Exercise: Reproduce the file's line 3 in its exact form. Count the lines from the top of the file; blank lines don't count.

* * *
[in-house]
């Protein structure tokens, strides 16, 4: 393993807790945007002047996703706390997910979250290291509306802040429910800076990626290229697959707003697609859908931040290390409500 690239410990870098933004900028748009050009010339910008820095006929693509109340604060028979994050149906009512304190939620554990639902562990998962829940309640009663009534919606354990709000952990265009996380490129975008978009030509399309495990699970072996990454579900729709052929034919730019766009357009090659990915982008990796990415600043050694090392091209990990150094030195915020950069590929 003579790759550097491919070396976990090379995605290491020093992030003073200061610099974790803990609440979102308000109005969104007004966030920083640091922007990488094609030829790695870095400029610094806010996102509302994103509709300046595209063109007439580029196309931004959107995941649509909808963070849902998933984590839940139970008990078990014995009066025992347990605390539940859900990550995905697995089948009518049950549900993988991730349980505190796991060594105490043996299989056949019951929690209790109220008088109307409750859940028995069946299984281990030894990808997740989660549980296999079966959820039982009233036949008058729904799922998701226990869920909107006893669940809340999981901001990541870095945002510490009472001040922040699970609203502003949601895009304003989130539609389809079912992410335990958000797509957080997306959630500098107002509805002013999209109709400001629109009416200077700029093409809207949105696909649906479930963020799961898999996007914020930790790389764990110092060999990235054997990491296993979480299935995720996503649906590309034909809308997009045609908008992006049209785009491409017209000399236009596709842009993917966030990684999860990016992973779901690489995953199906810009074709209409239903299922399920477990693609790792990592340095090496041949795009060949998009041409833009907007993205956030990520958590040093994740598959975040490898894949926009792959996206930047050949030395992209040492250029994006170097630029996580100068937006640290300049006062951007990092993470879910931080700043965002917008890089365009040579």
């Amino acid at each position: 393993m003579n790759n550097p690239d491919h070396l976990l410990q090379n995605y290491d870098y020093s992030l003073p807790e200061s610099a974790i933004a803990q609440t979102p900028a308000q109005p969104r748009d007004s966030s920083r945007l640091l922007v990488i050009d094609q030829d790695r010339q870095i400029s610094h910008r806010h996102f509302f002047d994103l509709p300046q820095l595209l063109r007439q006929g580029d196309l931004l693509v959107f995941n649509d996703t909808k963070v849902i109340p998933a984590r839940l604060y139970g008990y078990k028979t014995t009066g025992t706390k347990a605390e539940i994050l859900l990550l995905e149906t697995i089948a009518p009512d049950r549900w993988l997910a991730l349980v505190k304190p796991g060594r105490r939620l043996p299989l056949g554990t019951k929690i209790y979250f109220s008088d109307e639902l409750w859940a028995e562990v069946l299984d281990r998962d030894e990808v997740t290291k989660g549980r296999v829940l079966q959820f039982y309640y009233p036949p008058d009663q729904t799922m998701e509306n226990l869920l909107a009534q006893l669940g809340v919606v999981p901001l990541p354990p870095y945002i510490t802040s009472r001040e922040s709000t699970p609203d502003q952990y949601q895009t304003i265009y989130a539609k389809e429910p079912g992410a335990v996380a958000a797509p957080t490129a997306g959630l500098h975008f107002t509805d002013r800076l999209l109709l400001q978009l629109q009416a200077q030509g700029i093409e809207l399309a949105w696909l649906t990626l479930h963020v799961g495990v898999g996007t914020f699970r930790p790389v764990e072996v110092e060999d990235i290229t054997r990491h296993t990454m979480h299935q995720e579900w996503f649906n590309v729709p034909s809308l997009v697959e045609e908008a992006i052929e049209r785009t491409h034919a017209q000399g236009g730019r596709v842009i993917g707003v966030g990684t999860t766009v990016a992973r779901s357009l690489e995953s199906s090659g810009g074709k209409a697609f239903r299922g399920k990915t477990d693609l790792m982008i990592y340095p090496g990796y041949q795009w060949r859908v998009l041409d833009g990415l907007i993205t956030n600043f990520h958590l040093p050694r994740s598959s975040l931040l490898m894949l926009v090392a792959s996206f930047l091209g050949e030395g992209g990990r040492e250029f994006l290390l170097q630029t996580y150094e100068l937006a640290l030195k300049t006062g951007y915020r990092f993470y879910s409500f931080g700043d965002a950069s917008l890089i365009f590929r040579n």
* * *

């Amino acid at each position: 393993m003579n790759n550097p690239d491919h070396l976990l410990q090379n995605y290491d870098y020093s992030l003073p807790e200061s610099a974790i933004a803990q609440t979102p900028a308000q109005p969104r748009d007004s966030s920083r945007l640091l922007v990488i050009d094609q030829d790695r010339q870095i400029s610094h910008r806010h996102f509302f002047d994103l509709p300046q820095l595209l063109r007439q006929g580029d196309l931004l693509v959107f995941n649509d996703t909808k963070v849902i109340p998933a984590r839940l604060y139970g008990y078990k028979t014995t009066g025992t706390k347990a605390e539940i994050l859900l990550l995905e149906t697995i089948a009518p009512d049950r549900w993988l997910a991730l349980v505190k304190p796991g060594r105490r939620l043996p299989l056949g554990t019951k929690i209790y979250f109220s008088d109307e639902l409750w859940a028995e562990v069946l299984d281990r998962d030894e990808v997740t290291k989660g549980r296999v829940l079966q959820f039982y309640y009233p036949p008058d009663q729904t799922m998701e509306n226990l869920l909107a009534q006893l669940g809340v919606v999981p901001l990541p354990p870095y945002i510490t802040s009472r001040e922040s709000t699970p609203d502003q952990y949601q895009t304003i265009y989130a539609k389809e429910p079912g992410a335990v996380a958000a797509p957080t490129a997306g959630l500098h975008f107002t509805d002013r800076l999209l109709l400001q978009l629109q009416a200077q030509g700029i093409e809207l399309a949105w696909l649906t990626l479930h963020v799961g495990v898999g996007t914020f699970r930790p790389v764990e072996v110092e060999d990235i290229t054997r990491h296993t990454m979480h299935q995720e579900w996503f649906n590309v729709p034909s809308l997009v697959e045609e908008a992006i052929e049209r785009t491409h034919a017209q000399g236009g730019r596709v842009i993917g707003v966030g990684t999860t766009v990016a992973r779901s357009l690489e995953s199906s090659g810009g074709k209409a697609f239903r299922g399920k990915t477990d693609l790792m982008i990592y340095p090496g990796y041949q795009w060949r859908v998009l041409d833009g990415l907007i993205t956030n600043f990520h958590l040093p050694r994740s598959s975040l931040l490898m894949l926009v090392a792959s996206f930047l091209g050949e030395g992209g990990r040492e250029f994006l290390l170097q630029t996580y150094e100068l937006a640290l030195k300049t006062g951007y915020r990092f993470y879910s409500f931080g700043d965002a950069s917008l890089i365009f590929r040579n």